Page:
Another study presented at ESMO Congress 2022 described an AI-powered HER2 IHC analyser, used alongside a second AI-powered whole slide image analyser that identifies and quantifies tumour-infiltrating lymphocytes within the cancer epithelium or stroma from H&E-stained whole slide images (Abstract 155P). The analysers were used to evaluate whole slide images obtained from patients with stage I–III, HER2-positive breast cancer before and after HER2-targeted neoadjuvant chemotherapy, and test whether the techniques could overcome variations between pathologists when reading IHC staining results. The AI HER2 IHC analyser classified tumour cells by HER2 staining intensity and by HER2 IHC category according to the latest ASCO/CAP HER2 IHC evaluation algorithm. There was high (93.7%) concordance of HER2 categories between the results obtained using AI techniques and pathologists. AI-powered automated HER2 scoring and tumour-infiltrating lymphocyte analysis results aligned with pathological complete response to chemotherapy, suggesting that the techniques could be used to provide additional information for response predictions. “Many AI models recognise patterns within a tissue, but it is not always clear how the algorithms make their decisions – what specific features in the tissue images are recognised to make response predictions. Because of the high concordance between the algorithm results and the pathologist findings, it appears that the algorithms developed in this study are able to mimic what a trained pathologist recognises in tissue images. The pathologist can then understand the reasons behind AI-derived results, which is something that is lacking in many AI models that casts doubt among clinicians about their suitability for practice. This is particularly relevant and encouraging when considering the use of these particular algorithms in clinical practice, since we need to be highly confident that the results match those of a pathologist,” says Elemento.

The use of AI to predict treatment responses and prognosis in a range of cancers was also reported in other presentations at ESMO Congress 2022. Studies included the prediction of cisplatin-based neoadjuvant chemotherapy response in muscle-invasive bladder cancer (Abstract 1773P), relapse after treatment for localised colon cancer (Abstract 340P), prognosis of patients with high-grade serous ovarian carcinoma (Abstract 593P) and immunotherapy efficacy in patients with non-small-cell lung cancer (NSCLC), although further work is needed (Abstract 1071P). Machine learning methods also demonstrated heterogeneity within KRAS-mutated and KRAS G12C subtype in patients with NSCLC, which may help to support treatment individualisation (Abstract 1181P).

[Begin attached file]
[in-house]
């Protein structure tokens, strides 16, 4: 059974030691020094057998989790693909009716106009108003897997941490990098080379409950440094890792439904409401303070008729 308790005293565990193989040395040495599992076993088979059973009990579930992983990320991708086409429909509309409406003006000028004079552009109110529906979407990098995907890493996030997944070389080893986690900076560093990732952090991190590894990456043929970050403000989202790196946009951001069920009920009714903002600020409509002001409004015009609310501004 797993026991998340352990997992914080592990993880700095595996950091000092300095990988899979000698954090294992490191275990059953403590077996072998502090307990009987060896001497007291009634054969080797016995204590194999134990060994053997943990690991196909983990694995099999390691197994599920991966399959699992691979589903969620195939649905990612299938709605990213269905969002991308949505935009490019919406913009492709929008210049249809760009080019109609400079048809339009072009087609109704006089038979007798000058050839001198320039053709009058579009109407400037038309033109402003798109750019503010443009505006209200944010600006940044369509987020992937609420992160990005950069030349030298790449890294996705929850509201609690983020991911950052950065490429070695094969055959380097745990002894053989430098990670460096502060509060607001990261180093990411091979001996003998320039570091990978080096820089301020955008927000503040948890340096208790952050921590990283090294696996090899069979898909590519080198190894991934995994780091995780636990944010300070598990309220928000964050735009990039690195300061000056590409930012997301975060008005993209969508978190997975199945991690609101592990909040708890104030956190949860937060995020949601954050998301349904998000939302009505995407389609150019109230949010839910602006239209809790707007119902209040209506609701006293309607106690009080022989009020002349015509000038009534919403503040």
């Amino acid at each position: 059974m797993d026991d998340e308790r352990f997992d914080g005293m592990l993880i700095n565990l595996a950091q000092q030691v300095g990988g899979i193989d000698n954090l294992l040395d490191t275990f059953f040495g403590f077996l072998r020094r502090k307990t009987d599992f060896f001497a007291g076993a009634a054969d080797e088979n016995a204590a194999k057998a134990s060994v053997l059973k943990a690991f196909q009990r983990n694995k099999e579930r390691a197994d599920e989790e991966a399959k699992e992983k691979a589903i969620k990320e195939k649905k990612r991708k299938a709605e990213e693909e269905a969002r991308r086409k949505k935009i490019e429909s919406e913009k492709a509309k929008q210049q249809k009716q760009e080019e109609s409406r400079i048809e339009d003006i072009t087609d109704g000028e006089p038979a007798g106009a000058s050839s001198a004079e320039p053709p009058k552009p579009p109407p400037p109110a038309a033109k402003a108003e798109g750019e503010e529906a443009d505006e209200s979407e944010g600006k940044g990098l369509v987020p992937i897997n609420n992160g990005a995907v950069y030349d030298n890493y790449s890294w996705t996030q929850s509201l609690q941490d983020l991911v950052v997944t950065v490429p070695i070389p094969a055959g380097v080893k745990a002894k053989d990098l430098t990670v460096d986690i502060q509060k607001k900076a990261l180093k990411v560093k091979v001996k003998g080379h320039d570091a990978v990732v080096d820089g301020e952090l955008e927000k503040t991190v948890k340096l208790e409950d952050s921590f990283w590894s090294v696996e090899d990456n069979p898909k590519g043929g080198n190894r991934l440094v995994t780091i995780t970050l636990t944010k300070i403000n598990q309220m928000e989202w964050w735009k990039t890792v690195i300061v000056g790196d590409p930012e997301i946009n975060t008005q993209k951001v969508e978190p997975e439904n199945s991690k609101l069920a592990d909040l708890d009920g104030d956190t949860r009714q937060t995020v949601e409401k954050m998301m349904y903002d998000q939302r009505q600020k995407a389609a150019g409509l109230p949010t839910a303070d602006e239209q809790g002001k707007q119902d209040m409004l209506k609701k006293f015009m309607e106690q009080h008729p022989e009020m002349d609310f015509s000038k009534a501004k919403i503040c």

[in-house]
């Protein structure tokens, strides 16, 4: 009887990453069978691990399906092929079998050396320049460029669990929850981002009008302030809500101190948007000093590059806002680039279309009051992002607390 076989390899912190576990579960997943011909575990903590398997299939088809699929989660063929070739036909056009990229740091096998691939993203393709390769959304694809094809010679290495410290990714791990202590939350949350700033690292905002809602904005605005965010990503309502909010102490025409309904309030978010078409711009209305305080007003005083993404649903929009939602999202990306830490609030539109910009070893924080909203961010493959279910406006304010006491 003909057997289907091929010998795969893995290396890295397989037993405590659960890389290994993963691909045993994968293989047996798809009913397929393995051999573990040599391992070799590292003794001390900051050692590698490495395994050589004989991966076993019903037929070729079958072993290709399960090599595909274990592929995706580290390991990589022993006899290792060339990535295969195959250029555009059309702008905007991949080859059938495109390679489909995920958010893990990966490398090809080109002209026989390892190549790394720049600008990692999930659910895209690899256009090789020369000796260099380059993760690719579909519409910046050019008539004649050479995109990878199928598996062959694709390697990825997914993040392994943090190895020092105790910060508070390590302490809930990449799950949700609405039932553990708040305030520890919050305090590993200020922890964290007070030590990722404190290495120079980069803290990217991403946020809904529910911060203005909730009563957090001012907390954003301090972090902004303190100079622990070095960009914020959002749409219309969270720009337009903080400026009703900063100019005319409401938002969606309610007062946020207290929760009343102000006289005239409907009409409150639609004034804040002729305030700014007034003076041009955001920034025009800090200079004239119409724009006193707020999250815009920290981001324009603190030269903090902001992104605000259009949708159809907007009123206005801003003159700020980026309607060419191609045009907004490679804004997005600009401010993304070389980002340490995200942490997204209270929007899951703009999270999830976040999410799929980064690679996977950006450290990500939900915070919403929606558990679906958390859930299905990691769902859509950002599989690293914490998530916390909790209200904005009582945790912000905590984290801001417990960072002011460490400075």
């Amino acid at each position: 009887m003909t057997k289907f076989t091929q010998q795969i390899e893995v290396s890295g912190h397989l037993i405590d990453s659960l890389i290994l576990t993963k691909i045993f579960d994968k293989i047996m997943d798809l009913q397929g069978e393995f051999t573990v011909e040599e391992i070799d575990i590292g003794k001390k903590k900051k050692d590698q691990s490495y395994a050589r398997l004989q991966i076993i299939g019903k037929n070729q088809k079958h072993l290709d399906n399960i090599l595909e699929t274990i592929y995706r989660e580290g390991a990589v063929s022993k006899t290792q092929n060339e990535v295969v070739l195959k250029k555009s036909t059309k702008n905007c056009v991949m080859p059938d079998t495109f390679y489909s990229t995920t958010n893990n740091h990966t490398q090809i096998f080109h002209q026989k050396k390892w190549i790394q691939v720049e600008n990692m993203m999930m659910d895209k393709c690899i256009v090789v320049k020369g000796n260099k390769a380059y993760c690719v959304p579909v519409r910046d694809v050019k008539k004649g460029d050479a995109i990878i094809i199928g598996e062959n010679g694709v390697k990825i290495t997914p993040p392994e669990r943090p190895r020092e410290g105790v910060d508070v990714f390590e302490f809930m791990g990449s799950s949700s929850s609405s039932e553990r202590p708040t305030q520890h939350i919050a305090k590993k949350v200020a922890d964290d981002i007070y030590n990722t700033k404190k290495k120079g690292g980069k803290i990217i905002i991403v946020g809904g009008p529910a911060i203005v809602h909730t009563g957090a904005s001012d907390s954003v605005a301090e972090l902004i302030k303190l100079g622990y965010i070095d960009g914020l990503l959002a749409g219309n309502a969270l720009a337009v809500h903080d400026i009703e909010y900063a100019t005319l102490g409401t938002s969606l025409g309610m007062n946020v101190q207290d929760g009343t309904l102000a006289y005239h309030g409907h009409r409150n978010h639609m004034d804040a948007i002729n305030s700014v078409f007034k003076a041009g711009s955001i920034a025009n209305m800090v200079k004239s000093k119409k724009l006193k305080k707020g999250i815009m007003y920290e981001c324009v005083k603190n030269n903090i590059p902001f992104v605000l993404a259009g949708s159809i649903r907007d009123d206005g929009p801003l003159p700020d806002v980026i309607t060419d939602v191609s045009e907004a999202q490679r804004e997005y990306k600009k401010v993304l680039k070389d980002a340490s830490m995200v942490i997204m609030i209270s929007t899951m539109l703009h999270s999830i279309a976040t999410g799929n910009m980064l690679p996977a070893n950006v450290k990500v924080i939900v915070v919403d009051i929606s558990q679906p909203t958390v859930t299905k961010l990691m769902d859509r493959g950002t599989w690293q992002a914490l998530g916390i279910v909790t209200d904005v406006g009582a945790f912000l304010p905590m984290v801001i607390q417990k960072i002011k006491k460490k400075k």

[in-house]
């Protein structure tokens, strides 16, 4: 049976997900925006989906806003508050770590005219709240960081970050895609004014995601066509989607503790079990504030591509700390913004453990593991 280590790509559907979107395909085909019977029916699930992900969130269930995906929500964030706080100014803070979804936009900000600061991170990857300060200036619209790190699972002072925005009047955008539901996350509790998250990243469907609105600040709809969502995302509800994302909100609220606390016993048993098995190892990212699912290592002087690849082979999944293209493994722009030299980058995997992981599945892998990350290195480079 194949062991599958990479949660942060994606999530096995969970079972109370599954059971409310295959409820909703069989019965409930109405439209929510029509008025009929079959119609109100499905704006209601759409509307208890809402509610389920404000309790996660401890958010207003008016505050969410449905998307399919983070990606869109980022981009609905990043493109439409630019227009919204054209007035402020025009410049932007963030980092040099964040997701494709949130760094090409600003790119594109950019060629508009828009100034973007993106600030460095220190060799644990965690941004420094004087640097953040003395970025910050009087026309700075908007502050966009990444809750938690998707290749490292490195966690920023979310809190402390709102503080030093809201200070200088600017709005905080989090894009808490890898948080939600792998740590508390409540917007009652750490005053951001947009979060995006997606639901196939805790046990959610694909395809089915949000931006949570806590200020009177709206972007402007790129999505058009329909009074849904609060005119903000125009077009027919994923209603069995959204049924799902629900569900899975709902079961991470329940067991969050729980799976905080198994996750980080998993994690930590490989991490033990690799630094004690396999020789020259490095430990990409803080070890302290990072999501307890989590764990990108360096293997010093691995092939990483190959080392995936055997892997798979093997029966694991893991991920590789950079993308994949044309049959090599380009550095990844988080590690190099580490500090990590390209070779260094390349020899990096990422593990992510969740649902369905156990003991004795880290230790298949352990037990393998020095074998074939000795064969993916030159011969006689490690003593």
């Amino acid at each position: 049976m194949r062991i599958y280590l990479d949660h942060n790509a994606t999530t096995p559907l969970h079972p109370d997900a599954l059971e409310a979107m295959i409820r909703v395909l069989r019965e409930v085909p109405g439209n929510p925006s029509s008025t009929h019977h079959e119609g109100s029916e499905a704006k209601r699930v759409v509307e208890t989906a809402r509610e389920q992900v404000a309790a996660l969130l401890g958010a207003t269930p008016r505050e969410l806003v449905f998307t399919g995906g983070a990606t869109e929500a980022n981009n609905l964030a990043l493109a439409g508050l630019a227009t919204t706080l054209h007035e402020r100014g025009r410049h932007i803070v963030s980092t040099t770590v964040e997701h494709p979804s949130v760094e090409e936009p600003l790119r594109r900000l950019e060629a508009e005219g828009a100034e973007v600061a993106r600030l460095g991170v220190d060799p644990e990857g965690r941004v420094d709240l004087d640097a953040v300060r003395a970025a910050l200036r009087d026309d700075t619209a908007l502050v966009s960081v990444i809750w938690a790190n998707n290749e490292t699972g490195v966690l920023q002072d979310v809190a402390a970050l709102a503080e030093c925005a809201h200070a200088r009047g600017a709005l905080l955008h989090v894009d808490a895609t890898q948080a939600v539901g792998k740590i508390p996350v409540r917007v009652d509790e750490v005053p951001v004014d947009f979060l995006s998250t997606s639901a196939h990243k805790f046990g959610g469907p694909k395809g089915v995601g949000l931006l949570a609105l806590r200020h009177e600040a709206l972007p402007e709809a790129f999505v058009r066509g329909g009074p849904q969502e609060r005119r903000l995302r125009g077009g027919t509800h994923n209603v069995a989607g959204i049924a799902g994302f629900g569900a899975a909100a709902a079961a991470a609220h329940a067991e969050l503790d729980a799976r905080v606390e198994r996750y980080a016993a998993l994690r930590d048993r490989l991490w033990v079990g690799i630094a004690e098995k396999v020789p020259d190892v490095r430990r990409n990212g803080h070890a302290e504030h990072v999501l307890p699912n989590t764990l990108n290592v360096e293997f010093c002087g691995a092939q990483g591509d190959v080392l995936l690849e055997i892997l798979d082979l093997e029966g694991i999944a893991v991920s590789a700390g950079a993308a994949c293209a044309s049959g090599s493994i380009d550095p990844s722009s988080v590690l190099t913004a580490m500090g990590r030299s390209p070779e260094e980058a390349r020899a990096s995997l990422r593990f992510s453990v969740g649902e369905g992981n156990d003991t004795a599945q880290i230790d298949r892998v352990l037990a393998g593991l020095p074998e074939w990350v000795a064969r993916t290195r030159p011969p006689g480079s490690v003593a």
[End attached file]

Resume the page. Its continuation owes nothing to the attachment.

Abstracts presented:

Hägele M, et al. Generalization of a deep learning model for HER2 status predictions on H&E-stained whole slide images derived from 3 neoadjuvant clinical studies. ESMO Congress 2022, Abstract 68MO

Mini Oral Session, 11.09.2022, h. 14:45 – 16:15, Dijon Auditorium

Goldfinger M, et al. An AI-driven computational biomarker from H&E slides recovers cases with low levels of HER2 from immunohistochemically HER2-negative breast cancers. ESMO Congress 2022, Abstract 93P

Poster display, Hall 4. An e-Poster is also available on the Congress virtual platform

Cho SY, et al. Artificial Intelligence (AI) - powered human epidermal growth factor receptor-2 (HER2) and tumor-infiltrating lymphocytes (TIL) analysis for HER2-positive early breast cancer patients treated with HER2-targeted neoadjuvant chemotherapy (NAC). ESMO Congress 2022, Abstract 155P

Poster display, Hall 4. An e-Poster is also available on the Congress virtual platform

Bhambhvani H, et al. Prediction of Neoadjuvant Chemotherapy Response in Muscle-Invasive Bladder Cancer: A Machine Learning Approach. ESMO Congress 2022, Abstract 1773P

Poster display, Hall 4. An e-Poster is also available on the Congress virtual platform

Bueno Gomez A, et al. Prediction of relapse in colon cancer patients by machine learning models combining radiomics and deep features extracted from baseline Computed Tomography. ESMO Congress 2022, Abstract 340P

Poster display, Hall 4. An e-Poster is also available on the Congress virtual platform

Kirkup C, et al. AI-powered analysis of nuclear morphology associated with prognosis in high-grade serous carcinoma. ESMO Congress 2022, Abstract 593P

Poster display, Hall 4. An e-Poster is also available on the Congress virtual platform

Prelaj A, et al. Trustworthy Artificial Intelligence Models using Real World and circulating genomics data for the prediction of Immunotherapy efficacy in Non-Small Cell Lung Cancer patients. ESMO Congress 2022, Abstract 1071P

Poster display, Hall 4. An e-Poster is also available on the Congress virtual platform

Loong HHF, et al. Heterogeneity and prognostic diagnosis of KRAS-mutated population and KRAS G12C subtype among patients (pts) with advanced NSCLC (aNSCLC): a real-world study aided by machine learning approaches. ESMO Congress 2022, Abstract 1181P

Poster display, Hall 4. An e-Poster is also available on the Congress virtual platform